2016: Danger Ahead For Caribbean

The Caribbean Is One Nation.


Submitted by the Mahogany Coconut Group




2016 greets the region with low oil prices playing havoc with its strongest economy, Trinidad and Tobago. Suddenly, the Trini saying that “money is no problem” rings hallow. Money is a problem and already the recently elected Prime Minister, Dr. Keith Rowley, has asked his countrymen to eat healthier foods because the administration has imposed value added tax (VAT) on a number of basic items. Shades of the late Guyanese President, Mr. Forbes Burnham, who under intense pressure in an economy that was in deep trouble back in the 80s encouraged, some would say forced, his citizens to eat local. They really had no choice because the country could not afford to import much of anything. But Guyana survived.
The low oil prices are bringing little comfort to our island economies because they have been so poorly managed, that any savings from the reduction cannot be passed on to the consumer. Many governments are struggling to keep their foreign reserves healthy and the cycle of “perpetual poverty” for many will continue. While the rich would continue to enjoy the scarce sweets of the land, the poor would forever be struggling to find bus fares for their children to get to school and depend on the state services that are over burden because of high demand.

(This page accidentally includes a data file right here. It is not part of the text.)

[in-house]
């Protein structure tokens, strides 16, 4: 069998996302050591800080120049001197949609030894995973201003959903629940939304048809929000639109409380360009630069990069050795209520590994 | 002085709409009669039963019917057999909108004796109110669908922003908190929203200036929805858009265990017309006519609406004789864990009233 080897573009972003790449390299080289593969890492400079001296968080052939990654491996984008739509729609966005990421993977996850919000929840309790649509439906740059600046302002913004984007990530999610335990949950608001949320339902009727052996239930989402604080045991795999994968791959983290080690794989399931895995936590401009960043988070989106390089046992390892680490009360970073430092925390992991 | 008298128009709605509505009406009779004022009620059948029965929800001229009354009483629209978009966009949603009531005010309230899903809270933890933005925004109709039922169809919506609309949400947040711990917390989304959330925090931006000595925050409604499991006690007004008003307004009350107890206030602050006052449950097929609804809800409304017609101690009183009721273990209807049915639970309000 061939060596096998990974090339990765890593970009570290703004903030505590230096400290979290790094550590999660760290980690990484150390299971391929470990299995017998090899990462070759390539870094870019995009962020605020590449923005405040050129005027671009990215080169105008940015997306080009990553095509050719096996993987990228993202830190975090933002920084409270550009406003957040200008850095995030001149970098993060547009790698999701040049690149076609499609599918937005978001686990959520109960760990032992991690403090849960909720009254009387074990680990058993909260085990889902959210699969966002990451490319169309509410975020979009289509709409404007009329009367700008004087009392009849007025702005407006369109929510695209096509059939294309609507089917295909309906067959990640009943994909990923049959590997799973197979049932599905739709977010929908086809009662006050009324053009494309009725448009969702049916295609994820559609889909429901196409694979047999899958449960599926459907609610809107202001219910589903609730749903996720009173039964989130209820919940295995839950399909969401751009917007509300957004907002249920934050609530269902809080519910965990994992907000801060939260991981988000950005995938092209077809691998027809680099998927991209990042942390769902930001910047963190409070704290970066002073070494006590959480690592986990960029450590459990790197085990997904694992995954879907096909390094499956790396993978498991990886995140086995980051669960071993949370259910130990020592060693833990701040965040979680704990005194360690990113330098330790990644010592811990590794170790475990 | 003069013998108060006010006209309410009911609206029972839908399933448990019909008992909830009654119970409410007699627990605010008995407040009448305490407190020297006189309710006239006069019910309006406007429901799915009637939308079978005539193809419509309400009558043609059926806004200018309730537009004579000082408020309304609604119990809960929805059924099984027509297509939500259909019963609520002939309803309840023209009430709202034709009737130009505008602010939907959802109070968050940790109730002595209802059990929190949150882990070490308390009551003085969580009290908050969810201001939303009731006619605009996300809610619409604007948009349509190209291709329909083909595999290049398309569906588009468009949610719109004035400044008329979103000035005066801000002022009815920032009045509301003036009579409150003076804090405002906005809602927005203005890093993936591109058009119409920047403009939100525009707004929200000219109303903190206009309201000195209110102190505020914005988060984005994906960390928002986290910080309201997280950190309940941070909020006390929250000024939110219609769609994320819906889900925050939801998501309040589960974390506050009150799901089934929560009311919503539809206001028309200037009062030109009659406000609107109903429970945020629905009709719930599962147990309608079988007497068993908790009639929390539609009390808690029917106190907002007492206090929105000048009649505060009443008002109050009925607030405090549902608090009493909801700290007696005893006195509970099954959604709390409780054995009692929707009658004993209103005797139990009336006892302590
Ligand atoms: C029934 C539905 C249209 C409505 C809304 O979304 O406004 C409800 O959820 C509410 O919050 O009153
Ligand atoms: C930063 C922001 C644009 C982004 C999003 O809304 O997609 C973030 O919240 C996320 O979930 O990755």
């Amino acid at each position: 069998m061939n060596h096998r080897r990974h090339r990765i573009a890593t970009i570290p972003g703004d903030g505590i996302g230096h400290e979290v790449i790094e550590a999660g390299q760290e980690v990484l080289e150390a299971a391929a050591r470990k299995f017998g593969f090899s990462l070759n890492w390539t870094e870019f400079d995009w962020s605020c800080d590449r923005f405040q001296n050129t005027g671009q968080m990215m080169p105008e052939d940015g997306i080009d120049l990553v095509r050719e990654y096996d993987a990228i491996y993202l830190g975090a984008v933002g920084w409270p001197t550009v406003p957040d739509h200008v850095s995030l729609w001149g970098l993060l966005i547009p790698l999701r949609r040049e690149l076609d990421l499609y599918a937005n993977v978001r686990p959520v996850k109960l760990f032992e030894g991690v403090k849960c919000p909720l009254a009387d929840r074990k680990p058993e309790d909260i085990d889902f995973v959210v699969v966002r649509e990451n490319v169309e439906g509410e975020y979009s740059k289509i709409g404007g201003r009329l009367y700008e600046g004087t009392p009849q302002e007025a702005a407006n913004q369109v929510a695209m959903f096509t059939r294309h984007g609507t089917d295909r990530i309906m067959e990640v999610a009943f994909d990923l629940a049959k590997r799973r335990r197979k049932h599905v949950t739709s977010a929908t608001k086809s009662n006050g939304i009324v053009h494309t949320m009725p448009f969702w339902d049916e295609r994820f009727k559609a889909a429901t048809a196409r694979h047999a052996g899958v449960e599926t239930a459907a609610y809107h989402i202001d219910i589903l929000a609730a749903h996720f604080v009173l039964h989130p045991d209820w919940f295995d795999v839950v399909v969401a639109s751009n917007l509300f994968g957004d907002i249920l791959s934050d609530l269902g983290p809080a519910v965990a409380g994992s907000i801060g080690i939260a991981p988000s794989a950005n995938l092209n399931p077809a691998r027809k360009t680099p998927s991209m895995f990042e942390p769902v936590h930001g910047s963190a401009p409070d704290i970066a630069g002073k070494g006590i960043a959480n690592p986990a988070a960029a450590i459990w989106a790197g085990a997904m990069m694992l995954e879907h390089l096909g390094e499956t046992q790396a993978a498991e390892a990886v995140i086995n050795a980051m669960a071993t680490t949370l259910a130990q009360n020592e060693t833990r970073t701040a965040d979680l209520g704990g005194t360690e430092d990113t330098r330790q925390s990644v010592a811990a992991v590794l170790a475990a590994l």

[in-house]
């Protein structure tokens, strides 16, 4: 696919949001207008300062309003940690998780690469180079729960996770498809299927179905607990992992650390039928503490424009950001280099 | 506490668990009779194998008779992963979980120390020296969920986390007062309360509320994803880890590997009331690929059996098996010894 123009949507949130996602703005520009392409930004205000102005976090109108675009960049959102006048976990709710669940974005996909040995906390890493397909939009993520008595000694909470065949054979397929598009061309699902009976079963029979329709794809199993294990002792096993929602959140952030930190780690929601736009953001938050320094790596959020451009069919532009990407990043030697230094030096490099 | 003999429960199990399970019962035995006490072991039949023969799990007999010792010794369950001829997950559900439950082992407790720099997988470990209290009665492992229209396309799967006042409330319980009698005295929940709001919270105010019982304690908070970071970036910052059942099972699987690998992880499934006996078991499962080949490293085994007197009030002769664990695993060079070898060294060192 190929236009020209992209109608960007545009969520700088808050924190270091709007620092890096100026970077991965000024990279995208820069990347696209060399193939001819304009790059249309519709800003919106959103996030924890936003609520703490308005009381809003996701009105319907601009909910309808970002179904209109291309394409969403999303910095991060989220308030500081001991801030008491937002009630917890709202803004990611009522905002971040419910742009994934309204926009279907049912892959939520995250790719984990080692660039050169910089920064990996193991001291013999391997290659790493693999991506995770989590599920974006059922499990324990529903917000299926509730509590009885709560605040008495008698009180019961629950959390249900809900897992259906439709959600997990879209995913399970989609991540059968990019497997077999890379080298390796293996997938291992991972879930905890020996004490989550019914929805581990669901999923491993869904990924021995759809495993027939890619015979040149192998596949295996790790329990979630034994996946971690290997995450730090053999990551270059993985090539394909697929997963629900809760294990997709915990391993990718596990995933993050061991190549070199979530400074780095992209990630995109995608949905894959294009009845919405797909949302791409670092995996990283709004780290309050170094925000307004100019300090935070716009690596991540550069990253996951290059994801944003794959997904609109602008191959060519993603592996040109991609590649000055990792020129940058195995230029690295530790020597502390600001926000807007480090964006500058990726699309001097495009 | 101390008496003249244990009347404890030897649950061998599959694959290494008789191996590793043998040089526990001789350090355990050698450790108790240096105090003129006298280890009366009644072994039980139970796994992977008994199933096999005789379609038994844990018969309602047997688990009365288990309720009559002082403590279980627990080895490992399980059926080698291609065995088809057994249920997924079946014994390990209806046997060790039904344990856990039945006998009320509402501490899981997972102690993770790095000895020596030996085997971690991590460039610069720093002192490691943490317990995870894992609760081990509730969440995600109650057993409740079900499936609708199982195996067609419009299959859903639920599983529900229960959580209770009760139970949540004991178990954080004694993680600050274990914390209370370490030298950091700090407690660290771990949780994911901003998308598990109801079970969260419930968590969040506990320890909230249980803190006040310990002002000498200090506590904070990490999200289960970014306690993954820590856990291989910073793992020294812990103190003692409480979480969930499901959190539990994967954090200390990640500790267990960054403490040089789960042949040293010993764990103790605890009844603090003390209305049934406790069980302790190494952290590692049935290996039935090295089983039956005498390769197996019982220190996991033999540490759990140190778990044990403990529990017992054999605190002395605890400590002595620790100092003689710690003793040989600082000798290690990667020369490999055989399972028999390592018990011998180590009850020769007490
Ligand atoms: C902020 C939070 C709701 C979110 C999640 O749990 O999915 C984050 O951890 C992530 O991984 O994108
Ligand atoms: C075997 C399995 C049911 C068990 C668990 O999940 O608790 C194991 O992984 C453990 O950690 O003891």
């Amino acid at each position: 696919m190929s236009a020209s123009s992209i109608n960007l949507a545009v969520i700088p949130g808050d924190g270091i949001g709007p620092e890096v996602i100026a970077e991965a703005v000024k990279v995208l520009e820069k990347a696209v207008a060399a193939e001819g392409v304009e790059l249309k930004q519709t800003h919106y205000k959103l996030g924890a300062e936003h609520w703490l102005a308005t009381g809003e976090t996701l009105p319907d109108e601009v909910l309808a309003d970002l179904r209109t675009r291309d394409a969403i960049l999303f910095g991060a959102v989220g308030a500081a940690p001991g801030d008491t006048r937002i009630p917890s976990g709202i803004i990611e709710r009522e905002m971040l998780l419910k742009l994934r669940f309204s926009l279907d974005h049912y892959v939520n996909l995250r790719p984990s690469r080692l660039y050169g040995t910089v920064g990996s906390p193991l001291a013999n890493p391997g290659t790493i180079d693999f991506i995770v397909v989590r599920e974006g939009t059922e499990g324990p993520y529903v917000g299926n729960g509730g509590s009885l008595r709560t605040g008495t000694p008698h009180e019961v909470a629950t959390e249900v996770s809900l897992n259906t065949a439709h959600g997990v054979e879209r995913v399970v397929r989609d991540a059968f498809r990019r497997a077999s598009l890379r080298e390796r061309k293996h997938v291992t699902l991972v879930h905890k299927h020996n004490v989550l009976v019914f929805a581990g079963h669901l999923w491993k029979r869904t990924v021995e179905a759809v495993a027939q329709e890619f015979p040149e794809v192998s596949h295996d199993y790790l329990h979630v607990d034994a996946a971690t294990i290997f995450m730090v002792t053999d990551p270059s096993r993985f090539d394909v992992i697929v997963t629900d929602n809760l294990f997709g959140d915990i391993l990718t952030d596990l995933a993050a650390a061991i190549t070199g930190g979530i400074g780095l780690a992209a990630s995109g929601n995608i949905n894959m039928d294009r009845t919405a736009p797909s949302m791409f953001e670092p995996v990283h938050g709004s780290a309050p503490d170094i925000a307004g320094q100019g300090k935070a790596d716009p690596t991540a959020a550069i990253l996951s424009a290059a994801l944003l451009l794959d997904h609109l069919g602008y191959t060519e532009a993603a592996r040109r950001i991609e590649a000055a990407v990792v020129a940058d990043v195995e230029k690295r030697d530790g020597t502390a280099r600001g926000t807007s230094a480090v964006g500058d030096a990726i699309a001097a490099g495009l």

We have often warned that the environment presents one of the greatest and gravest threats to our region. Failure to properly mange garbage disposal and refusing to replace century old water mains, now pose a direct threat to many Barbadians, who are now resorting to government owned water tanks to supply water in rural areas. The persistent dry weather is destroying the efforts of those who make a living from agriculture. Without a strong tourism industry, the Barbados economy will be instantly paralyzed.
The drought is not confined to Barbados, and it is not the only country, that has put almost all its eggs in the tourism basket. St. Lucia, Antigua, Grenada and Jamaica, also have their economies connected to the mighty tourist dollar. All of these countries are grappling with the same economic and environmental challenges. It is not a pretty picture anywhere in the region.

2016 will be extremely challenging unless we move swiftly to put social and economic programs in place to deal with and confront the threats to our very survival. The days of sophistry and political one upmanship must become things of the past. Otherwise: “Crapaud smoke we pipe”.
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